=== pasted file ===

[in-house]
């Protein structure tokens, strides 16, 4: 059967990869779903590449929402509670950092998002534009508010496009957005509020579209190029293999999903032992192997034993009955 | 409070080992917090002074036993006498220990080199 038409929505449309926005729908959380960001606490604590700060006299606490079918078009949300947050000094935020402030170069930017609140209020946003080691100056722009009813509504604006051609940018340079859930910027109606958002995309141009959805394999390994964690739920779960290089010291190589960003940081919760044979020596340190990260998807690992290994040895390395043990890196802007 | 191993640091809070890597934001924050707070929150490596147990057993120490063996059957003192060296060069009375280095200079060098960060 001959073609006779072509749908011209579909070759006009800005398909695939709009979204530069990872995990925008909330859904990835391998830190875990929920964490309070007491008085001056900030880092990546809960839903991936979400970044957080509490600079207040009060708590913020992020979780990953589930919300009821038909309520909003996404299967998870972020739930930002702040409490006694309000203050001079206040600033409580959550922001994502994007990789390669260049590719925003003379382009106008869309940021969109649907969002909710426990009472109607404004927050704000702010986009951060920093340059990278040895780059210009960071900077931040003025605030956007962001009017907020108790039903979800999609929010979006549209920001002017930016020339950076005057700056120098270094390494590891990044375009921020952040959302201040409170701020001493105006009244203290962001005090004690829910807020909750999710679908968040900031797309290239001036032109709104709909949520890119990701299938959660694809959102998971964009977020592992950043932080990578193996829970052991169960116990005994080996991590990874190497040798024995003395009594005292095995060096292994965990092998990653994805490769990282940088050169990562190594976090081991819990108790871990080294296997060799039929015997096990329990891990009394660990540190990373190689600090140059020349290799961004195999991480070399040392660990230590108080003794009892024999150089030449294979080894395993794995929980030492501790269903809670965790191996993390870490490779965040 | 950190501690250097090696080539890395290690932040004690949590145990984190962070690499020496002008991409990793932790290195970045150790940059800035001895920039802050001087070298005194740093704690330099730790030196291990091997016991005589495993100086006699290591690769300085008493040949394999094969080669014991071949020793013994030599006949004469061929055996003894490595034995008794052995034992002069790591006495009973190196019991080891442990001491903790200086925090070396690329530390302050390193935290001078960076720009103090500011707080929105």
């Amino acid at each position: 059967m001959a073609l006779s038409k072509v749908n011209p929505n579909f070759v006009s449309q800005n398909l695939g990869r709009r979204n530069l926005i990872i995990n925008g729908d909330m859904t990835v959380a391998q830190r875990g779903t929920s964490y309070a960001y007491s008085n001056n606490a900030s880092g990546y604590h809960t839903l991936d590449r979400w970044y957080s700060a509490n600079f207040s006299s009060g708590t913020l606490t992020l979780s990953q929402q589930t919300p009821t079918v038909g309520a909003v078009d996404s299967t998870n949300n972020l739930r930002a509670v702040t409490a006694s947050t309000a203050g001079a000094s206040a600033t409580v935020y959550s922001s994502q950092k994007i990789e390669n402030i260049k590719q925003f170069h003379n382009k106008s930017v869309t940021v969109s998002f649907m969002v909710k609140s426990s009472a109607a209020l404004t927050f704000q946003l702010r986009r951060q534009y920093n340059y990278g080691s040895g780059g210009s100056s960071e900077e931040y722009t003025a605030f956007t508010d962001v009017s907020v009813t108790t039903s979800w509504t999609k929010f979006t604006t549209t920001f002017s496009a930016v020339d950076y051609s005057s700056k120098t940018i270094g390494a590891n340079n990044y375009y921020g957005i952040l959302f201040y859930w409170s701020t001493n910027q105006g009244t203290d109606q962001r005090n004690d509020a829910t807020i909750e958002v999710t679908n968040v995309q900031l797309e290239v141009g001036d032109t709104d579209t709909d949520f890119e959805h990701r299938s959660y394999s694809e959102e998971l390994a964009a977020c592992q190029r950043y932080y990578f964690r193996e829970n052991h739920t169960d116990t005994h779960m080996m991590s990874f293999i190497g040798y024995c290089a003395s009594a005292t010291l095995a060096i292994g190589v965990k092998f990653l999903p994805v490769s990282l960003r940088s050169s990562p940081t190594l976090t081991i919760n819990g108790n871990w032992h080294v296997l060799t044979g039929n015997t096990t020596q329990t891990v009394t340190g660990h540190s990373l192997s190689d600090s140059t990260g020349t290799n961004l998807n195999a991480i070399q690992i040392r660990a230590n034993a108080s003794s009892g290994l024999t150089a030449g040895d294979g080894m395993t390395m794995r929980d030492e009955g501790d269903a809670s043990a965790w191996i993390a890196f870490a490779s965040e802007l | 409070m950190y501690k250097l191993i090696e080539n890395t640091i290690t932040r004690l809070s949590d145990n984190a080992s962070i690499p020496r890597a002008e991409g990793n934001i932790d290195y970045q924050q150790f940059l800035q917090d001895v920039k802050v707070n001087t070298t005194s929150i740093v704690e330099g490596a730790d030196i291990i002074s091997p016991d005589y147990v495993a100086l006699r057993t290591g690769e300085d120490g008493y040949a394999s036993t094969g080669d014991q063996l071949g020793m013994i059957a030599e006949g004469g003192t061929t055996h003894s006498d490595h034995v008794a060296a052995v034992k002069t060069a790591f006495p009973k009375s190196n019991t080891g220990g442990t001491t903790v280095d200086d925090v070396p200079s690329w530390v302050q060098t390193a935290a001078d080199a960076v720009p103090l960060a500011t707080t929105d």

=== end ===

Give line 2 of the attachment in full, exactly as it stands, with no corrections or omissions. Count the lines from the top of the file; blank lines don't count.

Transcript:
């Protein structure tokens, strides 16, 4: 059967990869779903590449929402509670950092998002534009508010496009957005509020579209190029293999999903032992192997034993009955 | 409070080992917090002074036993006498220990080199 038409929505449309926005729908959380960001606490604590700060006299606490079918078009949300947050000094935020402030170069930017609140209020946003080691100056722009009813509504604006051609940018340079859930910027109606958002995309141009959805394999390994964690739920779960290089010291190589960003940081919760044979020596340190990260998807690992290994040895390395043990890196802007 | 191993640091809070890597934001924050707070929150490596147990057993120490063996059957003192060296060069009375280095200079060098960060 001959073609006779072509749908011209579909070759006009800005398909695939709009979204530069990872995990925008909330859904990835391998830190875990929920964490309070007491008085001056900030880092990546809960839903991936979400970044957080509490600079207040009060708590913020992020979780990953589930919300009821038909309520909003996404299967998870972020739930930002702040409490006694309000203050001079206040600033409580959550922001994502994007990789390669260049590719925003003379382009106008869309940021969109649907969002909710426990009472109607404004927050704000702010986009951060920093340059990278040895780059210009960071900077931040003025605030956007962001009017907020108790039903979800999609929010979006549209920001002017930016020339950076005057700056120098270094390494590891990044375009921020952040959302201040409170701020001493105006009244203290962001005090004690829910807020909750999710679908968040900031797309290239001036032109709104709909949520890119990701299938959660694809959102998971964009977020592992950043932080990578193996829970052991169960116990005994080996991590990874190497040798024995003395009594005292095995060096292994965990092998990653994805490769990282940088050169990562190594976090081991819990108790871990080294296997060799039929015997096990329990891990009394660990540190990373190689600090140059020349290799961004195999991480070399040392660990230590108080003794009892024999150089030449294979080894395993794995929980030492501790269903809670965790191996993390870490490779965040 | 950190501690250097090696080539890395290690932040004690949590145990984190962070690499020496002008991409990793932790290195970045150790940059800035001895920039802050001087070298005194740093704690330099730790030196291990091997016991005589495993100086006699290591690769300085008493040949394999094969080669014991071949020793013994030599006949004469061929055996003894490595034995008794052995034992002069790591006495009973190196019991080891442990001491903790200086925090070396690329530390302050390193935290001078960076720009103090500011707080929105």